To mow or not to mow... and how low should you go?
This is undoubtedly the million dollar, and often polarising, question in the great lawn mowing debate!
The short answer is: it depends.
Firstly, it depends on what type of lawn you have (e.g. if you have a couch lawn - mow it low. If you have a Sir Walter DNA Certified Buffalo lawn - mow it a little higher and leave it lush to take advantage of the soft, velvety leaf blade it is famous for).
Secondly, it depends on the time of year. As we are currently heading into winter, you'll want to pop your mower blade up one notch, or if you are de-thatching your lawn at the start of spring as part of your annual maintenance program, you'll pop your mowing height down two or three notches.
And thirdly, your ideal lawn mowing height might just depend on your personal preference! But one thing is for sure, many a good husband and wife argument has started over mowing heights! She wants it long and looking like a luxurious rug... but he wants it mown right down on the lowest setting, so it looks like a bowling green or a professional pitch to maximise the ball bounce in backyard cricket!
Here are our six top tips and basic guidelines to help you determine the sweet spot in your backyard patch:
Tip #1 - Mow at the right height for your grass type
The recommended height for mowing your lawn depends on your grass variety, season and localised growing conditions. Below is a rough guide for the correct mowing heights for the most popular lawn varieties grown in Victoria. But in short, a general rule of thumb for mowing heights is shorter in summer and longer in winter... and slightly longer in shaded areas all year round.
Specifically, we would recommend the following heights:
Nullarbor Couch: 5 to 30mm
Buffalo grass (Sir Walter): 30 to 50mm
Kikuyu (Eureka Premium VG): 25 to 50mm
Zoysia Matrella (Sir Grange): 5 to unmown
Hybrid Bermuda (TifTuf): 5 to 30mm
For more information on why height matters, check out this helpful video below by our friends at Lawn Solutions Australia.
Tip #2: Don’t mow your lawn too short
If you mow your lawn too short, it will put it under extreme stress. Stress can leave brown or bare looking patches in your lawn, and if cut too short regularly, can seriously deplete your lawn’s energy reserves, allowing weeds to invade and seed.
Tip #3: Reduce mowing height gradually
If your lawn is overgrown, gradually reduce it to the correct or desired height over a few mows. Avoid taking too much off the leaf blade in one go as this can stress the grass and it may require additional irrigation to help it recover. For best results, take no more than one-third of the blade length at each mow.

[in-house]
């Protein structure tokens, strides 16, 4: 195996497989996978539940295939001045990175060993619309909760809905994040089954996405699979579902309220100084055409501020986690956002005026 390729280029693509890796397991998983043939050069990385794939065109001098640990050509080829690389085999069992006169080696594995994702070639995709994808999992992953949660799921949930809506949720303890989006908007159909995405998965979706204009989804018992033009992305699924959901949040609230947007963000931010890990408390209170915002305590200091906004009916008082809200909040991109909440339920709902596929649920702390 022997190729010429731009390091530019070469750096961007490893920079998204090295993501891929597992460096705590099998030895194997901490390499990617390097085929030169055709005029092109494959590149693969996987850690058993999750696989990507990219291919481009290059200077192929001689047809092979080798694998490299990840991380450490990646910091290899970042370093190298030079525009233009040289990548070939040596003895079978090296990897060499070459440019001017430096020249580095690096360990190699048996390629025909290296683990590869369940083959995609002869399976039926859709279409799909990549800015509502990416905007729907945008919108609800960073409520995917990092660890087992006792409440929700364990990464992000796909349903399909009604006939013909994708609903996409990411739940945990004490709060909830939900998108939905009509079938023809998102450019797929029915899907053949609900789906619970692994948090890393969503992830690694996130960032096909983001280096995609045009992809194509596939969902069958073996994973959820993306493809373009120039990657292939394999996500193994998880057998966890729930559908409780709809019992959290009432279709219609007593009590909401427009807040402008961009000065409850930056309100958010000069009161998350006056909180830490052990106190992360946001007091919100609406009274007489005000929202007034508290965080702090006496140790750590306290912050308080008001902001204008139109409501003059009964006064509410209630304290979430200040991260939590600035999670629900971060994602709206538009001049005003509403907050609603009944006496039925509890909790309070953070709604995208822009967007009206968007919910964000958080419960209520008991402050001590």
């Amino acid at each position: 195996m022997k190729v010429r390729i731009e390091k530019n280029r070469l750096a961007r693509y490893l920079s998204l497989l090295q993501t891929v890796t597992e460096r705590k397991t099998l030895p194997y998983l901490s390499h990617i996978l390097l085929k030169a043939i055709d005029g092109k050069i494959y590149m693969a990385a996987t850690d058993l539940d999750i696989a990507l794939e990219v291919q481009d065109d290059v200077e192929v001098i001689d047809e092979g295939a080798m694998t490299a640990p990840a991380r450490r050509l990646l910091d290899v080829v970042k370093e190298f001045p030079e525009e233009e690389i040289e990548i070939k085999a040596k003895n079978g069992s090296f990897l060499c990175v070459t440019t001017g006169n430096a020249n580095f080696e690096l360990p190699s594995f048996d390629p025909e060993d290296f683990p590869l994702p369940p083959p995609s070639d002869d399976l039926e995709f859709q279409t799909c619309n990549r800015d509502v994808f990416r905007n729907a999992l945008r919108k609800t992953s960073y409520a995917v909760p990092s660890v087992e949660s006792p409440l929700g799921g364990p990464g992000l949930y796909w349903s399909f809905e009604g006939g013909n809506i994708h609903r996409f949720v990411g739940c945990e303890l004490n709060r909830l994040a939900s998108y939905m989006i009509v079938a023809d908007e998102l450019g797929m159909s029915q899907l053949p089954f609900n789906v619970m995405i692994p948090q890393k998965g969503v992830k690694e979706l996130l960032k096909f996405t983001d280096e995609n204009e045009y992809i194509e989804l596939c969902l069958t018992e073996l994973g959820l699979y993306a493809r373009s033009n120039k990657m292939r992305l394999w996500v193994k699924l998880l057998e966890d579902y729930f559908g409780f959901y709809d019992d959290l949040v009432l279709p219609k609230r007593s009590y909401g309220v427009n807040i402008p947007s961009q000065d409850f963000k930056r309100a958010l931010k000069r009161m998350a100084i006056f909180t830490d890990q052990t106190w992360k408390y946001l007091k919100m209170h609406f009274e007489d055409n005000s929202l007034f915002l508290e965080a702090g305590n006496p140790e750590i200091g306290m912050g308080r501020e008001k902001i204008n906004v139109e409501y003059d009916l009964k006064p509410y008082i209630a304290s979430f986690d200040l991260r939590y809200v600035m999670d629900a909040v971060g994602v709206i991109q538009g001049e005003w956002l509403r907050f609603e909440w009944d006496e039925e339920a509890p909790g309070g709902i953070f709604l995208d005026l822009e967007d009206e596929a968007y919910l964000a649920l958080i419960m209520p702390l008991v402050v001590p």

Tip #4: Mow your lawn regularly
If you learn nothing else from this blog today - take this away: MOWING FREQUENCY is actually one of the most important keys to ensuring you will always have the best looking lawn in the street!
Mowing regularly will help suppress your lawn's upright growth habit and stimulate essential lateral growth to enhance its density, which means not only will your lawn feel amazing to walk and play on, but it will also look super healthy and have fewer weeds. A well mown lawn with superior density is also a quick and easy way to minimise unwanted weed invasion moving into the cooler months. This time of year, all of our watersmart, environmentally friendly lawns are heading into a dormancy period of slow or no growth, which means no watering or mowing for the next three months - hooray!
Pesky winter weeds are about to become super active and while your lawn is in 'lockdown' for the winter, it is not uncommon for broadleaf weeds, clover or winter grasses (to name a few) to pop up through a winter dormant lawn. And this is why it is so important lawns are irrigated and mown frequently to nurse them through the summer months and are fertilised or had an application of a pre-emergent during Autumn to help minimise winter weed issues.
In summary, regular mowing is best so try and avoid long periods between mows, except for the winter dormancy period of course.
Keep in mind that your mowing routine will to change with the seasons. Sir Walter DNA Certified, for example, loves hot summers and will have vigorous growth during this time, but with our Victorian winter already on the doorstep, you might notice your lawn's growth has already starting to slow.
Tip #5: Keep your lawn mower blades sharp